While personal growth and experience might not seem like a career benefit, it is more of a general benefit. Living abroad will push you out of your comfort zone often, if not daily. Having to learn how things are done differently in your host country will give you a more objective view of how things are done in your own country. You should try not to, but you will find yourself comparing your host country to your home country and you will see areas where both are great and both could improve. Simply living abroad will allow you to approach most problems from two distinctly different viewpoints. There is never just one solution to a problem and you will gain an incredible ability to frame issues in a different way to solve problems. When you return home, this is probably the most valuable skill you could pitch to a future employer. Diversity of ideas is a good thing and many companies struggle with how to implement this. Additionally, just having broader experiences in life will enable you to find more satisfaction in your daily life. You know that things can be done differently after living abroad. The more you travel, you will build more life enduring memories and build longer-lasting relationships with the people that matter to you and your career. Most expats also report being drastically more satisfied with their careers during and after international stints.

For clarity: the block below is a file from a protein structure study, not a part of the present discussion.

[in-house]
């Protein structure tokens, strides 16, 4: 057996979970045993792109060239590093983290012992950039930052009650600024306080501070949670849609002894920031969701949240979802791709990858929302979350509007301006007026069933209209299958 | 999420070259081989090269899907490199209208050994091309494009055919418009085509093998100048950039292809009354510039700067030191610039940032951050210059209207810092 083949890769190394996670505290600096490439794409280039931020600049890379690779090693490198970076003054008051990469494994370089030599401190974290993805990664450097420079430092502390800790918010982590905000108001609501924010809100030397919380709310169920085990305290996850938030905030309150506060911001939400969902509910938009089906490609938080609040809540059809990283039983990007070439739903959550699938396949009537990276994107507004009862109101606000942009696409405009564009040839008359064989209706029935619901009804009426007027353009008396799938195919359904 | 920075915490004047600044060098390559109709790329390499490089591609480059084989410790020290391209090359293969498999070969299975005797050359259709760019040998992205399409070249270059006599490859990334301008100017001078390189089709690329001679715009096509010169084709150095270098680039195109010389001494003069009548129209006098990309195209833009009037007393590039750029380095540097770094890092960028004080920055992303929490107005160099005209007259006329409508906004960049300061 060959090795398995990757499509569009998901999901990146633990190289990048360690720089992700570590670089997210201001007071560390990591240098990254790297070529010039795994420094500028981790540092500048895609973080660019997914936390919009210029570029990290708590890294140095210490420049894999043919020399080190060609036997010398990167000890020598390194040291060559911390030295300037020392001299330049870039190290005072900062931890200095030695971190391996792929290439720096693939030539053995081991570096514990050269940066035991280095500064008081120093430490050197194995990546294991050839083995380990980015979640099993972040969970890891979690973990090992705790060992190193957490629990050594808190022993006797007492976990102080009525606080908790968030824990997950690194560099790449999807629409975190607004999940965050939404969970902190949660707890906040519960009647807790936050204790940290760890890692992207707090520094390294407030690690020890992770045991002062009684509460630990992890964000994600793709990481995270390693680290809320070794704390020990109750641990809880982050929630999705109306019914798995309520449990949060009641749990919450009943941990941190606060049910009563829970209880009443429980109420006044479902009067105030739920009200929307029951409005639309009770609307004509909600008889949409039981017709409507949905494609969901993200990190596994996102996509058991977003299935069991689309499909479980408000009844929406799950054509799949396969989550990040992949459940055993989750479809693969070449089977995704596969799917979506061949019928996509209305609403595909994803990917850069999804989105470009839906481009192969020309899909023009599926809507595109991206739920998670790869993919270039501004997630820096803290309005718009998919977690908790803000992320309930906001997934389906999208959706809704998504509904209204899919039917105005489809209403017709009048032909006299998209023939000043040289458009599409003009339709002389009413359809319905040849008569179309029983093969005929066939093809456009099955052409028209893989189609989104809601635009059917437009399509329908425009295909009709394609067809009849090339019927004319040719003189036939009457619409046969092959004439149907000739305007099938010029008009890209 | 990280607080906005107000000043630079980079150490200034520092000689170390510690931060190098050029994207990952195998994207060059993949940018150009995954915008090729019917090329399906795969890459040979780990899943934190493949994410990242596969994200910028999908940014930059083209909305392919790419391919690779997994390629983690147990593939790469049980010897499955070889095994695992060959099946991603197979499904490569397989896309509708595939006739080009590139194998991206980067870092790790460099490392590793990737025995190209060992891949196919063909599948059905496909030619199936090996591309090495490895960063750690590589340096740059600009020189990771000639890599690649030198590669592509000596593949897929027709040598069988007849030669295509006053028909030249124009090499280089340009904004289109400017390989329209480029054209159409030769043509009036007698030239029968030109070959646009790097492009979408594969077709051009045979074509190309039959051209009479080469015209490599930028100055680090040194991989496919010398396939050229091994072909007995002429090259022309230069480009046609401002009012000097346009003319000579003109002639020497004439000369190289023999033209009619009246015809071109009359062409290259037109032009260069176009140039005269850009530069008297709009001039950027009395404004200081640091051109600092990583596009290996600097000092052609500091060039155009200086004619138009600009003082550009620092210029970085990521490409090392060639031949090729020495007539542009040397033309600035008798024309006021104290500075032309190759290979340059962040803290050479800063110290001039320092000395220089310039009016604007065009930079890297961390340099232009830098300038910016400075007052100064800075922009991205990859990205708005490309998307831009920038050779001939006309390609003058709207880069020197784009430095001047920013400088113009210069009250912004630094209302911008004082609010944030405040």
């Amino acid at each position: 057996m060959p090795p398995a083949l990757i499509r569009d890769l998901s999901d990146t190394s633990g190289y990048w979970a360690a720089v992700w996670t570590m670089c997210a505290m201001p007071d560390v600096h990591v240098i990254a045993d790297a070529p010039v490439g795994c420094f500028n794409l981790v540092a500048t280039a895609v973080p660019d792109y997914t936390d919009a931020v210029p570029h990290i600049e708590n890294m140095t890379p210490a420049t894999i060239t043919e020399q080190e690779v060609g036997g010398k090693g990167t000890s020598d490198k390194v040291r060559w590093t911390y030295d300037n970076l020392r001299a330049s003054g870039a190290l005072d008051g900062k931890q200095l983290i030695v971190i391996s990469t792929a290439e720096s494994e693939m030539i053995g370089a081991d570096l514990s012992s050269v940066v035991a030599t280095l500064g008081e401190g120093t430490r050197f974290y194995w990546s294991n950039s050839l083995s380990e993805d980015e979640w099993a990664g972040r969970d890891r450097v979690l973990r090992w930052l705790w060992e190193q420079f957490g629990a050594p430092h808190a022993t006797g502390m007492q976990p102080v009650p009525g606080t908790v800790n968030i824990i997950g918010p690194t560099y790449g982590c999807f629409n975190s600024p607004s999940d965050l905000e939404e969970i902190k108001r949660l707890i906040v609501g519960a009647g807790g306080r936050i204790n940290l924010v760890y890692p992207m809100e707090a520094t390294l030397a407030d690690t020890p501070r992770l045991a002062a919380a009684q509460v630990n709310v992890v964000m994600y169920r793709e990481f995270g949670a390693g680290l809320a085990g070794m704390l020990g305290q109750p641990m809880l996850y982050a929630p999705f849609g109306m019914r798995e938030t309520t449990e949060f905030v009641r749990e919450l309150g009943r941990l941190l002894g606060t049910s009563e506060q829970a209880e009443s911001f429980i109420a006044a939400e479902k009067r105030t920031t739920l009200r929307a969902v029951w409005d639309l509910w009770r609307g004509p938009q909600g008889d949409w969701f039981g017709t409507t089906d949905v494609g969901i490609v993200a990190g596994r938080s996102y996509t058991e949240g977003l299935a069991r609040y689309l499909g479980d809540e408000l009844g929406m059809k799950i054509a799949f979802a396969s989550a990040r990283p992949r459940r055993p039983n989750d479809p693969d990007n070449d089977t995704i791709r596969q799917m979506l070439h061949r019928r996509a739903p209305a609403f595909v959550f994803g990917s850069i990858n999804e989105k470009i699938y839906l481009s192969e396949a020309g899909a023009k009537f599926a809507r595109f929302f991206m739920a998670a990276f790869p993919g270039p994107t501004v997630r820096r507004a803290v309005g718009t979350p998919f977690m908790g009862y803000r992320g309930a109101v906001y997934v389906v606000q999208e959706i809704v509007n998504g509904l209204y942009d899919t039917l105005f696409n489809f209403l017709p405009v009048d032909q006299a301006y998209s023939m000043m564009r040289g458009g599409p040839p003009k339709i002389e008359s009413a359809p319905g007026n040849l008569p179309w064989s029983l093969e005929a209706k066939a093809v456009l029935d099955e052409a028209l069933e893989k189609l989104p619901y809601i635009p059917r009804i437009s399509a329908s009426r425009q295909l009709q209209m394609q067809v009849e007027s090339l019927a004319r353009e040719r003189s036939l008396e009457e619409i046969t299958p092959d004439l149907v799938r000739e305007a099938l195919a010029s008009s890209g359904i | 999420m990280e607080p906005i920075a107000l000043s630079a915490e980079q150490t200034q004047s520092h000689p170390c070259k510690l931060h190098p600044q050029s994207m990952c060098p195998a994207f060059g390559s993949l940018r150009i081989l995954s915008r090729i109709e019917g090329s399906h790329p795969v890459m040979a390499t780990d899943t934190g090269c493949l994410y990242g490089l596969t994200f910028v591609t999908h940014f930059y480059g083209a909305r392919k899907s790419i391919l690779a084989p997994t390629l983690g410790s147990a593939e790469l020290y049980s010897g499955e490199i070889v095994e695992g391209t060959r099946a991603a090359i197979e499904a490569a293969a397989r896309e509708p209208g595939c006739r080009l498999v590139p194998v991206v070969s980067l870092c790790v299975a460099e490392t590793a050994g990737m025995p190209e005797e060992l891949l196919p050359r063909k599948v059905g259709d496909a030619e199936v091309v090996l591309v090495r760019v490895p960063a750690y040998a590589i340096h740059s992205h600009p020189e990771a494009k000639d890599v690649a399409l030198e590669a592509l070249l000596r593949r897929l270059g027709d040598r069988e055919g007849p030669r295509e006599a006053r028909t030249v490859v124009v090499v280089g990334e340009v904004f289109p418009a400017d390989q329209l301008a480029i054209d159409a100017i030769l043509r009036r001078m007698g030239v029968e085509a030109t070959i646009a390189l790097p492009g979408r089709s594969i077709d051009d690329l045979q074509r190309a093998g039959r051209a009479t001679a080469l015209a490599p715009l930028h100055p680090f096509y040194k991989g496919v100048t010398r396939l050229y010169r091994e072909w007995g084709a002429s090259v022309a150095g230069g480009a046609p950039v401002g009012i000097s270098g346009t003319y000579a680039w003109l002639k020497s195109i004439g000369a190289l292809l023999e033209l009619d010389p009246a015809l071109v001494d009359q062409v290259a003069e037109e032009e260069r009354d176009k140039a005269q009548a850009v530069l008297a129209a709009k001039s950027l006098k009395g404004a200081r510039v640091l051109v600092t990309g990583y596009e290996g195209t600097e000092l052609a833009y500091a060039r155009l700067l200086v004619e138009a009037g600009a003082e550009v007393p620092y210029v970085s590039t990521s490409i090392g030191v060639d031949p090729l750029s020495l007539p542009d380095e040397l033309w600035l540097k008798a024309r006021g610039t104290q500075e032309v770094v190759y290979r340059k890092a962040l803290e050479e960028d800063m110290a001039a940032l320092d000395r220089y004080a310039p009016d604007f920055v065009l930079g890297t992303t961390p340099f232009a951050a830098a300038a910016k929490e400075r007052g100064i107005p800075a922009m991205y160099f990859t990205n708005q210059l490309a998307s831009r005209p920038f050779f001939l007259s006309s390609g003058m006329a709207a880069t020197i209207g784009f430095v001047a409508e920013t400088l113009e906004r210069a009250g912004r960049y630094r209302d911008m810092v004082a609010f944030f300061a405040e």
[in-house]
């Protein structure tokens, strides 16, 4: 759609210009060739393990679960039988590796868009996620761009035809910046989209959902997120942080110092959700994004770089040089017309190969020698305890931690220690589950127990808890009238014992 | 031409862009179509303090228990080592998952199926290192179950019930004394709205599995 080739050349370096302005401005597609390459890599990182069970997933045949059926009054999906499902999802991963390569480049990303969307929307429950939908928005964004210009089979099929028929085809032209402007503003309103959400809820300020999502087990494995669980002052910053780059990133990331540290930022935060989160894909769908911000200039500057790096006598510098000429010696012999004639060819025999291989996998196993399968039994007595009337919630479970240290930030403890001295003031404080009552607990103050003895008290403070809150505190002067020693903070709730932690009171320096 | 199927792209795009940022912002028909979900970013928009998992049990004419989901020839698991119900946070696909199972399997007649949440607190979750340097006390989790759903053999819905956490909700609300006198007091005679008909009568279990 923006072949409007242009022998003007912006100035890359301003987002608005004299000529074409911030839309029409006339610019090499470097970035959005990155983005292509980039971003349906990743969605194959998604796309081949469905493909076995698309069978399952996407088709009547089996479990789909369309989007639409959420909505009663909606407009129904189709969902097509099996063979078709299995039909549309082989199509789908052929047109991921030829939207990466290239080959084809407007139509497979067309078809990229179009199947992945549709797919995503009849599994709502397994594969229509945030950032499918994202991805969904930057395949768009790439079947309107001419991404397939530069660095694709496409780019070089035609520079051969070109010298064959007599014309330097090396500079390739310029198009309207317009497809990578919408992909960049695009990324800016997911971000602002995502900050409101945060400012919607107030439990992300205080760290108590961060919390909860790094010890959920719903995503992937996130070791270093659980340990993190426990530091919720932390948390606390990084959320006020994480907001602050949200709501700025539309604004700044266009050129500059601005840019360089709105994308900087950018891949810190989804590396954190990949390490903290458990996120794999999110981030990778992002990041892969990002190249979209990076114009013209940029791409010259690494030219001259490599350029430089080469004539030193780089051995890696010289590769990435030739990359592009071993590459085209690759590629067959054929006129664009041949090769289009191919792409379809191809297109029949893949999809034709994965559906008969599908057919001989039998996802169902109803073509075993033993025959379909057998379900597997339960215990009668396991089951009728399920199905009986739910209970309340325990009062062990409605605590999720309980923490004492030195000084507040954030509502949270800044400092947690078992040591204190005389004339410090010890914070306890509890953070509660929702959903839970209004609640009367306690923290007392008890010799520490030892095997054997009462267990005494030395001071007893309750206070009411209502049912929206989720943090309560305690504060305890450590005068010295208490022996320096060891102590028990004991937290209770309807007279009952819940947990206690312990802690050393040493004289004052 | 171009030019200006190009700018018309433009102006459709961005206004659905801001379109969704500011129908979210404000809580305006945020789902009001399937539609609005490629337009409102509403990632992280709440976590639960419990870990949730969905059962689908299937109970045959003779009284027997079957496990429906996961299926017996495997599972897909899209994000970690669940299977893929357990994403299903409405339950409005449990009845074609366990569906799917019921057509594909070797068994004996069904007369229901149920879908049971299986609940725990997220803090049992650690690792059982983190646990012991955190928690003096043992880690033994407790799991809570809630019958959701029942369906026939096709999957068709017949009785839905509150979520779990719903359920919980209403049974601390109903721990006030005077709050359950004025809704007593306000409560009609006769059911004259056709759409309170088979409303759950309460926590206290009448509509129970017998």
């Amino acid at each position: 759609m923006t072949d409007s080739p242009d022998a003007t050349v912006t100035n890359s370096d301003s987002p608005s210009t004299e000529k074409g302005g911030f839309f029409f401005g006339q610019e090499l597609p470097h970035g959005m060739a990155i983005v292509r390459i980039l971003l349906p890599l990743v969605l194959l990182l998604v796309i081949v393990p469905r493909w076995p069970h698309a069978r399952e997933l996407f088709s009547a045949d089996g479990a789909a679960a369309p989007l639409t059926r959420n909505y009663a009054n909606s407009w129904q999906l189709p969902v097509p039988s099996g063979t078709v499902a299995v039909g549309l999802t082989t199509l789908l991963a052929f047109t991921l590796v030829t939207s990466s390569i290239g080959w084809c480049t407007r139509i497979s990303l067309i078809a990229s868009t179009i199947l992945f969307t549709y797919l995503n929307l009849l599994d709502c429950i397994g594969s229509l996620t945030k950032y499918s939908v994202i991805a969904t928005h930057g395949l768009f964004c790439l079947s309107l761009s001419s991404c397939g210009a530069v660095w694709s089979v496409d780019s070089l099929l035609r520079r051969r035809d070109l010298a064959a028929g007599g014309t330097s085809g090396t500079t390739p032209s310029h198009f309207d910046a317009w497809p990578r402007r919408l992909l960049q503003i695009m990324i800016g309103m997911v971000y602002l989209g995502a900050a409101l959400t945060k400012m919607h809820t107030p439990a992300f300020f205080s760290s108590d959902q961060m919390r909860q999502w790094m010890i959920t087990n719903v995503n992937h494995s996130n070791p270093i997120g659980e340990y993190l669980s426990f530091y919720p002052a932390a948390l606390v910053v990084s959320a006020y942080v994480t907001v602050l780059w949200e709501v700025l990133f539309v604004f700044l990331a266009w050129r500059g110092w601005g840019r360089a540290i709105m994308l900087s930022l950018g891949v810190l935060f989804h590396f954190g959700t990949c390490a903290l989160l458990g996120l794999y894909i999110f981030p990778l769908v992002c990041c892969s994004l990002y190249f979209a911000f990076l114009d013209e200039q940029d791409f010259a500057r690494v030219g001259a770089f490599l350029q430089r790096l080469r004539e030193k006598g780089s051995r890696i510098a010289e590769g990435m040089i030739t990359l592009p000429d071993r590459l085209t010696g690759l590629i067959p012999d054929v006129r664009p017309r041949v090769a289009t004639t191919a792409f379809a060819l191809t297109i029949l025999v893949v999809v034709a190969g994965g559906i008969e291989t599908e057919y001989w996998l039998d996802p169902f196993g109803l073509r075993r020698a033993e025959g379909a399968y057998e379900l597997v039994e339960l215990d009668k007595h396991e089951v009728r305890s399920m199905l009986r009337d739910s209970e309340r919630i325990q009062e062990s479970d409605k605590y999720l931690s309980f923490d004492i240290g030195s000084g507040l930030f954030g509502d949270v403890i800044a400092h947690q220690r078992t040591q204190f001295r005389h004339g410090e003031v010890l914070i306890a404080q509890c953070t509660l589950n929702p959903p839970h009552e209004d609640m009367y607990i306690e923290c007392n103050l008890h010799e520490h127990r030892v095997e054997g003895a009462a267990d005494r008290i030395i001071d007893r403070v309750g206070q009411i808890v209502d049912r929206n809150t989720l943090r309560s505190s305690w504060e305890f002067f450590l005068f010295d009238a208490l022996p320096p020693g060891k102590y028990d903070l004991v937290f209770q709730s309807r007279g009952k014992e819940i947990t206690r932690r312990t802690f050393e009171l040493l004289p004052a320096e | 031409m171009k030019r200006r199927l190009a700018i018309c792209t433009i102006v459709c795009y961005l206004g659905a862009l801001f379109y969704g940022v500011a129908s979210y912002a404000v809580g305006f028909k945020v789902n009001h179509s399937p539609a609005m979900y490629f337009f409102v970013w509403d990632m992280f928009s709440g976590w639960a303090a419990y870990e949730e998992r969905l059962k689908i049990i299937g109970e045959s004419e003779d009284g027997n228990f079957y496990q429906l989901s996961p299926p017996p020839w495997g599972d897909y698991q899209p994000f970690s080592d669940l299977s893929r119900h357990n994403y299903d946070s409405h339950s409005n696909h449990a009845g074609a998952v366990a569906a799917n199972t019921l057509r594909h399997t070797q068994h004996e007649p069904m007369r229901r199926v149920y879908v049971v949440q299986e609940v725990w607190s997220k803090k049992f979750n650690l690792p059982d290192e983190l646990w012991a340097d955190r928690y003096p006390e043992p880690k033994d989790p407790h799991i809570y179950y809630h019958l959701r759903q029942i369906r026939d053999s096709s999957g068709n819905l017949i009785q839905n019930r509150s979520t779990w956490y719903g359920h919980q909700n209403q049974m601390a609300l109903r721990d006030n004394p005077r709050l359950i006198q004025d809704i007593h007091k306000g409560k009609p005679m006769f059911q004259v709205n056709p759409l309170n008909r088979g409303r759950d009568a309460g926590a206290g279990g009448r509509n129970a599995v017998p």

Language Skills

If you are going abroad to almost any other country, it is likely that you either have a good understanding of the local language, or you are going to have to learn it once you arrive. In either instance, you are going to be spending considerable time learning another language. We could write a book about how a second language is valuable for reasons work-related and life-related, but it isn’t important. It is a fact that knowing a second language provides a wide range of benefits to anyone. When you learn another language you almost always gain a better knowledge of your own language, it’s unavoidable. Learning another language enables you to communicate better and in new ways that might surprise you. After spending a few years in almost any country, it should be relatively easy with some effort to get to a conversational level in any language. When you return home, any company that is worth working for will see significant value in your new language abilities. Many surveys have shown time and time again that those who speak multiple languages earn 5% more a year than their peers who speak only one language. Over a career, this can be a massive boost to your earnings. So if you are going abroad, make it a priority to learn the local language, it will never be easier. If you already speak multiple languages, a third, fourth, or fifth language is always easier than the second!